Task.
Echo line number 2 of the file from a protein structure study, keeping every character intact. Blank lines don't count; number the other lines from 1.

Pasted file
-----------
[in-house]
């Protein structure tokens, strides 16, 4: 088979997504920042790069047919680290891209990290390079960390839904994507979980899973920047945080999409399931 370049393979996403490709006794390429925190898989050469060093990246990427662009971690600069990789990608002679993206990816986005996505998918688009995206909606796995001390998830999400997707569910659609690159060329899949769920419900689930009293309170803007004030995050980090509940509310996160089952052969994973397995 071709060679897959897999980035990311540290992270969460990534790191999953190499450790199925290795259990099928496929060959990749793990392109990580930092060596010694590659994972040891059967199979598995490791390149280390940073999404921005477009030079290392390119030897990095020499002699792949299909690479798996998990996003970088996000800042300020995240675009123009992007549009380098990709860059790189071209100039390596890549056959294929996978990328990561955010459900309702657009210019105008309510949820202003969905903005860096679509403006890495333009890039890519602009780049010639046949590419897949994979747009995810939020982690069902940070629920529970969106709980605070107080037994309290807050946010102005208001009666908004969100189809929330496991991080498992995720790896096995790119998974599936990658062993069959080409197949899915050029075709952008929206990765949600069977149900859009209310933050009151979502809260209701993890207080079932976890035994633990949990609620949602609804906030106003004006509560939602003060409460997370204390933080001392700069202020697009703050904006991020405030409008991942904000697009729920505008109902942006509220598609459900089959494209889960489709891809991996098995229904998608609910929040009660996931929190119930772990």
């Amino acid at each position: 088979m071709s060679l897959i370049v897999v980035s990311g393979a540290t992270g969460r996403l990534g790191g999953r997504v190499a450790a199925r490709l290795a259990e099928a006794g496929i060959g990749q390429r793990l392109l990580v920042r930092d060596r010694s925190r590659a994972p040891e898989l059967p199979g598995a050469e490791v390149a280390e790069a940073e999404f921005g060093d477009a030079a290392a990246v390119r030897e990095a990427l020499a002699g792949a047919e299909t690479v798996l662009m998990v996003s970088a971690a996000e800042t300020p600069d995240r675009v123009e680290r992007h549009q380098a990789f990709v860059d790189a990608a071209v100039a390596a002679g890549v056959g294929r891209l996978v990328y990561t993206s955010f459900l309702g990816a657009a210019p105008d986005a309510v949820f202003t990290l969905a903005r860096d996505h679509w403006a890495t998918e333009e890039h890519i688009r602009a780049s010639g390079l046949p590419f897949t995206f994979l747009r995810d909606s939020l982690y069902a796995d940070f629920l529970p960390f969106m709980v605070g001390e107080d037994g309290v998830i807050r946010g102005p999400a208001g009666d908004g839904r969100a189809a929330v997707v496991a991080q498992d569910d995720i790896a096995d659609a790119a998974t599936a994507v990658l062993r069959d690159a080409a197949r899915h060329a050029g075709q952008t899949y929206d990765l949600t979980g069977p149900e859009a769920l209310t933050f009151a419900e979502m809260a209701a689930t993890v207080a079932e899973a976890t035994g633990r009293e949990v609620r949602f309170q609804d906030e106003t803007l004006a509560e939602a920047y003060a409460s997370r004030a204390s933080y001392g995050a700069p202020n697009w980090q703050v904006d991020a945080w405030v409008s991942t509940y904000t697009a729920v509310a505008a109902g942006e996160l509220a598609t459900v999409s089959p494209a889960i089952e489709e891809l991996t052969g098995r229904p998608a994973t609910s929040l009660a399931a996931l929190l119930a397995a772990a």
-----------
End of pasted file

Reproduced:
């Protein structure tokens, strides 16, 4: 088979997504920042790069047919680290891209990290390079960390839904994507979980899973920047945080999409399931 370049393979996403490709006794390429925190898989050469060093990246990427662009971690600069990789990608002679993206990816986005996505998918688009995206909606796995001390998830999400997707569910659609690159060329899949769920419900689930009293309170803007004030995050980090509940509310996160089952052969994973397995 071709060679897959897999980035990311540290992270969460990534790191999953190499450790199925290795259990099928496929060959990749793990392109990580930092060596010694590659994972040891059967199979598995490791390149280390940073999404921005477009030079290392390119030897990095020499002699792949299909690479798996998990996003970088996000800042300020995240675009123009992007549009380098990709860059790189071209100039390596890549056959294929996978990328990561955010459900309702657009210019105008309510949820202003969905903005860096679509403006890495333009890039890519602009780049010639046949590419897949994979747009995810939020982690069902940070629920529970969106709980605070107080037994309290807050946010102005208001009666908004969100189809929330496991991080498992995720790896096995790119998974599936990658062993069959080409197949899915050029075709952008929206990765949600069977149900859009209310933050009151979502809260209701993890207080079932976890035994633990949990609620949602609804906030106003004006509560939602003060409460997370204390933080001392700069202020697009703050904006991020405030409008991942904000697009729920505008109902942006509220598609459900089959494209889960489709891809991996098995229904998608609910929040009660996931929190119930772990």